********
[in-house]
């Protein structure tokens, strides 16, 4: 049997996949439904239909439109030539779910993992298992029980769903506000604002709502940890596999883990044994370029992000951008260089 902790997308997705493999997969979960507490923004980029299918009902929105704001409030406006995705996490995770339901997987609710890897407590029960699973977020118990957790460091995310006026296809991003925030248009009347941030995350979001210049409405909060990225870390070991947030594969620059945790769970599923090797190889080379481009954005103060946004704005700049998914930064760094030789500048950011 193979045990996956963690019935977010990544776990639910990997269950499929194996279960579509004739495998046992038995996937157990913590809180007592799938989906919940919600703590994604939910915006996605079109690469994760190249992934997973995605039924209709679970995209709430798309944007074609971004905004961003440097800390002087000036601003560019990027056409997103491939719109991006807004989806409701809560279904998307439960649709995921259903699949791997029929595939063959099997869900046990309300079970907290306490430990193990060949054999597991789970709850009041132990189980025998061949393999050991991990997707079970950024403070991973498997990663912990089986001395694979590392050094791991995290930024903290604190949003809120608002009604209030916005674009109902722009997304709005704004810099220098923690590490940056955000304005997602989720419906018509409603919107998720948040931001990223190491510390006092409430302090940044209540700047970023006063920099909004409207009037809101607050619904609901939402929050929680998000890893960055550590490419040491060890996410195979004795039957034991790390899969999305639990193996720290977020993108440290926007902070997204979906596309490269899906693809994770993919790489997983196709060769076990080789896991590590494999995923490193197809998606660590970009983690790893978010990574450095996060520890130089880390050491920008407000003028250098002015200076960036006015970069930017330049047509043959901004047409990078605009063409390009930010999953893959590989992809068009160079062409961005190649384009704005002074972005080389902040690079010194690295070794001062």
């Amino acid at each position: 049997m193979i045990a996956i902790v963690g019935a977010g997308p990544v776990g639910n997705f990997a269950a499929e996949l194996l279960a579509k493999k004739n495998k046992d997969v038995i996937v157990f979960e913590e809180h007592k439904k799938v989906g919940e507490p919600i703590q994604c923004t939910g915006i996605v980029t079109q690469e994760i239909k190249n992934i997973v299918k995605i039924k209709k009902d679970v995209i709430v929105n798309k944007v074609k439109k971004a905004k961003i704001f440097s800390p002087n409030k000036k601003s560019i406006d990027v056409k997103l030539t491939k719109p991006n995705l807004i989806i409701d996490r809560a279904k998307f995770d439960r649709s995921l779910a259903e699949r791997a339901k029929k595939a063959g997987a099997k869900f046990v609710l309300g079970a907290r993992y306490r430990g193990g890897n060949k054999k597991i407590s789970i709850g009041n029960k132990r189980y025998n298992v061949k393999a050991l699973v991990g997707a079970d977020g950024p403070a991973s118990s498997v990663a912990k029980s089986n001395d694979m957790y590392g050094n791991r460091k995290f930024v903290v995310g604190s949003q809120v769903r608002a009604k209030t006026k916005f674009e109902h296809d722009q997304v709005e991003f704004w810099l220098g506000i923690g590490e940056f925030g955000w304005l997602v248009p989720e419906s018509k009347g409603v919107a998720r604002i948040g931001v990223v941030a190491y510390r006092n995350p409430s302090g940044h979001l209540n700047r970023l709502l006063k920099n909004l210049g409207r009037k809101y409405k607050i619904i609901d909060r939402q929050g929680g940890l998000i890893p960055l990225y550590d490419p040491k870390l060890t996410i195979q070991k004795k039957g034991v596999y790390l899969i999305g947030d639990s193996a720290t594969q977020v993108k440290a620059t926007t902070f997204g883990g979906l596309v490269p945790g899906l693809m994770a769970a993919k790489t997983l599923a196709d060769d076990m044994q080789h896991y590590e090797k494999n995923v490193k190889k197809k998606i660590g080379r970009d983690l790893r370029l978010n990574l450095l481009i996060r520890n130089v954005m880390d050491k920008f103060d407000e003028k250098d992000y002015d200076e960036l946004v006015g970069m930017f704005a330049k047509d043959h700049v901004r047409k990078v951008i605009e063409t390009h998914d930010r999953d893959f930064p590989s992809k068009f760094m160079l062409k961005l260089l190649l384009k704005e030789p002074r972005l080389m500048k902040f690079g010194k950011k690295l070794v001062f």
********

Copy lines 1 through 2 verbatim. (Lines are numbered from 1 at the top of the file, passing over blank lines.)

[in-house]
């Protein structure tokens, strides 16, 4: 049997996949439904239909439109030539779910993992298992029980769903506000604002709502940890596999883990044994370029992000951008260089 902790997308997705493999997969979960507490923004980029299918009902929105704001409030406006995705996490995770339901997987609710890897407590029960699973977020118990957790460091995310006026296809991003925030248009009347941030995350979001210049409405909060990225870390070991947030594969620059945790769970599923090797190889080379481009954005103060946004704005700049998914930064760094030789500048950011 193979045990996956963690019935977010990544776990639910990997269950499929194996279960579509004739495998046992038995996937157990913590809180007592799938989906919940919600703590994604939910915006996605079109690469994760190249992934997973995605039924209709679970995209709430798309944007074609971004905004961003440097800390002087000036601003560019990027056409997103491939719109991006807004989806409701809560279904998307439960649709995921259903699949791997029929595939063959099997869900046990309300079970907290306490430990193990060949054999597991789970709850009041132990189980025998061949393999050991991990997707079970950024403070991973498997990663912990089986001395694979590392050094791991995290930024903290604190949003809120608002009604209030916005674009109902722009997304709005704004810099220098923690590490940056955000304005997602989720419906018509409603919107998720948040931001990223190491510390006092409430302090940044209540700047970023006063920099909004409207009037809101607050619904609901939402929050929680998000890893960055550590490419040491060890996410195979004795039957034991790390899969999305639990193996720290977020993108440290926007902070997204979906596309490269899906693809994770993919790489997983196709060769076990080789896991590590494999995923490193197809998606660590970009983690790893978010990574450095996060520890130089880390050491920008407000003028250098002015200076960036006015970069930017330049047509043959901004047409990078605009063409390009930010999953893959590989992809068009160079062409961005190649384009704005002074972005080389902040690079010194690295070794001062």